Assessing the validity of self-reported medication adherence among inner-city asthmatic adults: The Medication Adherence Report Scale for Asthma

Division of General Internal Medicine, Mount Sinai School of Medicine, New York, New York USA.
Annals of allergy, asthma & immunology: official publication of the American College of Allergy, Asthma, & Immunology (Impact Factor: 2.75). 10/2009; 103(4):325-31. DOI: 10.1016/S1081-1206(10)60532-7
Source: PubMed

ABSTRACT A validated tool to assess adherence with inhaled corticosteroids (ICS) could help physicians and researchers determine whether poor asthma control is due to poor adherence or severe intrinsic asthma.
To assess the performance of the Medication Adherence Report Scale for Asthma (MARS-A), a 10-item, self-reported measure of adherence with ICS.
We interviewed 318 asthmatic adults receiving care at 2 inner-city clinics. Self-reported adherence with ICS was measured by MARS-A at baseline and 1 and 3 months. ICS adherence was measured electronically in 53 patients. Electronic adherence was the percentage of days patients used ICS. Patients with a mean MARS-A score of 4.5 or higher or with electronic adherence of more than 70% were defined as good adherers. We assessed internal validity (Cronbach alpha, test-retest correlations), criterion validity (associations between self-reported adherence and electronic adherence), and construct validity (correlating self-reported adherence with ICS beliefs).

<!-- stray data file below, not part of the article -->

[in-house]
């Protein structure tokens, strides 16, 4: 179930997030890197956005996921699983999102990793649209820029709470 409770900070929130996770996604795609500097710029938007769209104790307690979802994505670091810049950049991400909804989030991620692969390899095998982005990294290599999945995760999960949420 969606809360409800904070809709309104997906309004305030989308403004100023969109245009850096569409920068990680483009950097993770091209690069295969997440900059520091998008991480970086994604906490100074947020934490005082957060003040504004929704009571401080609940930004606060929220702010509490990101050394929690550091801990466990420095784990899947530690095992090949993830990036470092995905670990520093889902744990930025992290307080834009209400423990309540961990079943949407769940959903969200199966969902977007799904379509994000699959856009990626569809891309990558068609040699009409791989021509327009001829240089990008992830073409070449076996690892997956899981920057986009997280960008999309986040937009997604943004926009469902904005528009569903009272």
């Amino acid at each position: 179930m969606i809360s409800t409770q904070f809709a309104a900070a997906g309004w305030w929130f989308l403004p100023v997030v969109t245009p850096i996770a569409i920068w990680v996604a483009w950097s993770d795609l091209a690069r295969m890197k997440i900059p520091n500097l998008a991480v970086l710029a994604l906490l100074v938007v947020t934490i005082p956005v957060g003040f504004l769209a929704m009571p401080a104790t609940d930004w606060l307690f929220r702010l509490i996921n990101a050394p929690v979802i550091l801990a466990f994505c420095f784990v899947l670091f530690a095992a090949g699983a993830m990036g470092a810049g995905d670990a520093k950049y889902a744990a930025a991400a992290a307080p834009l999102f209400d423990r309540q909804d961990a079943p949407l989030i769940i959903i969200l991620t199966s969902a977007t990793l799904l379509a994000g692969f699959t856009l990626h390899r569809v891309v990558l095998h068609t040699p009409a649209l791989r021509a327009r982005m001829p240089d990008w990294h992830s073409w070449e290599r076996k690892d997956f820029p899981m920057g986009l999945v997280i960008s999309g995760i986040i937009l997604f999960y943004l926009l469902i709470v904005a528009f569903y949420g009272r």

The mean patient age was 47 years; 40% of patients were Hispanic, 40% were black, and 18% were white; 53% had prior asthma hospitalizations; and 70% had prior oral steroid use. Electronic substudy patients were similar to the rest of the cohort in age, sex, race, and asthma severity. MARS-A had good interitem correlation in English and Spanish (Cronbach alpha = 0.85 and 0.86, respectively) and good test-retest reliability (r = 0.65, P < .001). According to electronic measurements, patients used ICS 52% of days. Continuous MARS-A scores correlated with continuous electronic adherence (r = 0.42, P<.001), and dichotomized high self-reported adherence predicted high electronic adherence (odds ratio, 10.6; 95% confidence interval, 2.5-44.5; P < .001). Construct validity was good, with self-reported adherence higher in those saying daily ICS use was important and ICS were controller medications (P = .04).
MARS-A demonstrated good psychometric performance as a self-reported measure of adherence with ICS among English- and Spanish-speaking, low-income, minority patients with asthma.

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